Image by HoneyKids
Malaysia is a multi-race, multi-religion, and multi-belief country. Deepavali(Diwali), which is also known as the Festival of Lights is not only celebrated by the Indian community but also Jains and Sikhs. Deepavali is celebrated for five days. Now, let’s walk into the Indian community’s shoes to celebrate Deepavali together!
1. Observing the aspects of the Deepavali celebration
Deepavali or Diwali? Well, both are actually the same. According to National Geographic, Southern India celebrates it as the day that Lord Krishna defeated the demon Narakasura while Northern India celebrates as the story of King Rama’s after he defeated Ravana by clay lamps. No matter which of it, Deepavali is heralded as a time for victory over darkness with abundant lights.
“The first thing I will do in the morning of Deepavali is to take an oil bath that symbolises purification, this is a must for me and my family every year,” said Dinnie. Symbolically, a sesame oil bath will be taken on the morning of Deepavali before heading to the temple for prayers. According to Indian Express, as per mythology, goddess Mahalaxmi is said to have hidden behind a sesame tree, that is why sesame oil is used for oil bath. Catch sight of the vibrant celebrations, attire, and religious rituals of the atmosphere when you get to the Hindu temple during Deepavali!
Image by Rosy
2. Being open to participate in the tradition
Deepavali is not only a continuous tradition for the Indians community but also an important festival for them to demonstrate cohesion. “Deepavali is an occasion where the entire family can feat on delicious foods and sweets, so I think it brings people together when we celebrate Deepavali together,” said Premi.
According to Indian Spice, South India considered Deepavali one day earlier than the actual start of the festival as this is the day they generally wear new clothes, exchanging sweets as well as visiting. North India starts the festival with ‘Dhanteras’, which is two days earlier than the actual Deepavali. These are the days for cleaning and decorating house to invite Goddess Lakshmi, which they believe will bring priorities in the families.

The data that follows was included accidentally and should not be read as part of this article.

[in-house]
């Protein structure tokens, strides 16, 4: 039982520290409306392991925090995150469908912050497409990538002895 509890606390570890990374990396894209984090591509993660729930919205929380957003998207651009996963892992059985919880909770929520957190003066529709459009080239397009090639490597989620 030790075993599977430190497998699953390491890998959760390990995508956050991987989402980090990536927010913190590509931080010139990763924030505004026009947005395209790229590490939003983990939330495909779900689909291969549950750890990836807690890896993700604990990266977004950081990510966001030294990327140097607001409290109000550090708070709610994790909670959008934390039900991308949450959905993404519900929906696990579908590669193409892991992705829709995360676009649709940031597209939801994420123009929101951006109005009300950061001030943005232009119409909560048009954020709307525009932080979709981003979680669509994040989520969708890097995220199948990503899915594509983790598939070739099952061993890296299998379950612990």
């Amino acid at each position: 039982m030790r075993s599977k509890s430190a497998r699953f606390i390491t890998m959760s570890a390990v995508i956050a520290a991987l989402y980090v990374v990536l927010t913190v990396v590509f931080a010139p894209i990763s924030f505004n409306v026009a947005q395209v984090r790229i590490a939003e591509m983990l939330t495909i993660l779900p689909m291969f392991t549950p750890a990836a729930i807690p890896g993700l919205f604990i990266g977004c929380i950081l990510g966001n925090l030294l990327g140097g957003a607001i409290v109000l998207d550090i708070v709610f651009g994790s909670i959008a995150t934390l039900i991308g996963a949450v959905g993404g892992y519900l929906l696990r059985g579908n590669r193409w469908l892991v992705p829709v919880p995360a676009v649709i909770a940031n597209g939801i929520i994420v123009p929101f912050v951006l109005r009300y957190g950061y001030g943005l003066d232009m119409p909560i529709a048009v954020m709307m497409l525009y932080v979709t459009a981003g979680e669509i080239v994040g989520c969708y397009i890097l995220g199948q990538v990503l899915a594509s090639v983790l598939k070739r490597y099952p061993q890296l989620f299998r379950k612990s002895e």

When you get into their house for visiting, remember to count your happiness - you’d be treated with their traditional Indians sweets, mouth-watering food, as well as their enthusiasm among one another, joy, lights, and integration among one another.
Image by Anupy Singla
3. Learning about and experiencing the Deepavali tradition
Traditional Hindu art ‘Kolam’ will take your sight away as a symbolisation of auspiciousness. It is hanging at the front entrance of every home during Deepavali. According to Flickr, Kolam is a mainly South Indian style of colourful drawings formed that is made of rice flour, coloured rice, coloured sand, or even flower petals. It is widely practiced by females in South India. “Usually, women decorate it but there's be instances where men decorate too,” explain Premi. In North India, it is called Rangoli which is thought to bring good luck, prosperity, calmness, and happiness to their creators.
“We don’t use black colour for Kolam because we considered black as negative energy in Indian culture,” said Dinnie. Also, remember to pamper your taste buds with the mouth-watering cuisines as it makes Deepavali particularly special. Relish yourself with the scrumptious Indian food on Deepavali.
Together, we feel the vibes among each other. We celebrate Deepavali together. Not anyone, but Malaysian. Happy Deepavali!
By Mabel Sim